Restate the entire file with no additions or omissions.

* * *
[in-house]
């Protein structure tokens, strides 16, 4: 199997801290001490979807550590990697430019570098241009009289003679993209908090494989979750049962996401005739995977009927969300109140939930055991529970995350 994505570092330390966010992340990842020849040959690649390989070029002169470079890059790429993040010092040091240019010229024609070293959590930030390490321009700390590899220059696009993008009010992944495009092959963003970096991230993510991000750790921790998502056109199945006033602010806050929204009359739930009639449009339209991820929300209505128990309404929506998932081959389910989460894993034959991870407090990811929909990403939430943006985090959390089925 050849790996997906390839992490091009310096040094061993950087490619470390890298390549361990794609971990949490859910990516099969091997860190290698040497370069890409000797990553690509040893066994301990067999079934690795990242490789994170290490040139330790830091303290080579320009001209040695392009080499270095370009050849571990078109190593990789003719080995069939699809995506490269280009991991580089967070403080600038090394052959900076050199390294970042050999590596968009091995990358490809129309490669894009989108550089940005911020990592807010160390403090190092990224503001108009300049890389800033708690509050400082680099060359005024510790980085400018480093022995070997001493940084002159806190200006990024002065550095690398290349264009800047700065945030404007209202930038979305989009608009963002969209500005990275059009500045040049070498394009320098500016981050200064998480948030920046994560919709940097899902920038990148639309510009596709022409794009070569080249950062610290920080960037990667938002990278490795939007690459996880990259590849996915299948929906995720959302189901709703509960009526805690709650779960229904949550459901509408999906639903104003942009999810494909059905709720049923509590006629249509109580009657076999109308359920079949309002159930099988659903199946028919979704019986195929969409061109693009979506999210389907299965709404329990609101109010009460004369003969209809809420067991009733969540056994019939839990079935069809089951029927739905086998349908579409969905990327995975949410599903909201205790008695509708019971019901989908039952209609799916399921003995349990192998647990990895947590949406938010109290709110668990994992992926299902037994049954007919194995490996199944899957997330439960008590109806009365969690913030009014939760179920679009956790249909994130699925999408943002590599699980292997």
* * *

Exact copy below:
[in-house]
């Protein structure tokens, strides 16, 4: 199997801290001490979807550590990697430019570098241009009289003679993209908090494989979750049962996401005739995977009927969300109140939930055991529970995350 994505570092330390966010992340990842020849040959690649390989070029002169470079890059790429993040010092040091240019010229024609070293959590930030390490321009700390590899220059696009993008009010992944495009092959963003970096991230993510991000750790921790998502056109199945006033602010806050929204009359739930009639449009339209991820929300209505128990309404929506998932081959389910989460894993034959991870407090990811929909990403939430943006985090959390089925 050849790996997906390839992490091009310096040094061993950087490619470390890298390549361990794609971990949490859910990516099969091997860190290698040497370069890409000797990553690509040893066994301990067999079934690795990242490789994170290490040139330790830091303290080579320009001209040695392009080499270095370009050849571990078109190593990789003719080995069939699809995506490269280009991991580089967070403080600038090394052959900076050199390294970042050999590596968009091995990358490809129309490669894009989108550089940005911020990592807010160390403090190092990224503001108009300049890389800033708690509050400082680099060359005024510790980085400018480093022995070997001493940084002159806190200006990024002065550095690398290349264009800047700065945030404007209202930038979305989009608009963002969209500005990275059009500045040049070498394009320098500016981050200064998480948030920046994560919709940097899902920038990148639309510009596709022409794009070569080249950062610290920080960037990667938002990278490795939007690459996880990259590849996915299948929906995720959302189901709703509960009526805690709650779960229904949550459901509408999906639903104003942009999810494909059905709720049923509590006629249509109580009657076999109308359920079949309002159930099988659903199946028919979704019986195929969409061109693009979506999210389907299965709404329990609101109010009460004369003969209809809420067991009733969540056994019939839990079935069809089951029927739905086998349908579409969905990327995975949410599903909201205790008695509708019971019901989908039952209609799916399921003995349990192998647990990895947590949406938010109290709110668990994992992926299902037994049954007919194995490996199944899957997330439960008590109806009365969690913030009014939760179920679009956790249909994130699925999408943002590599699980292997």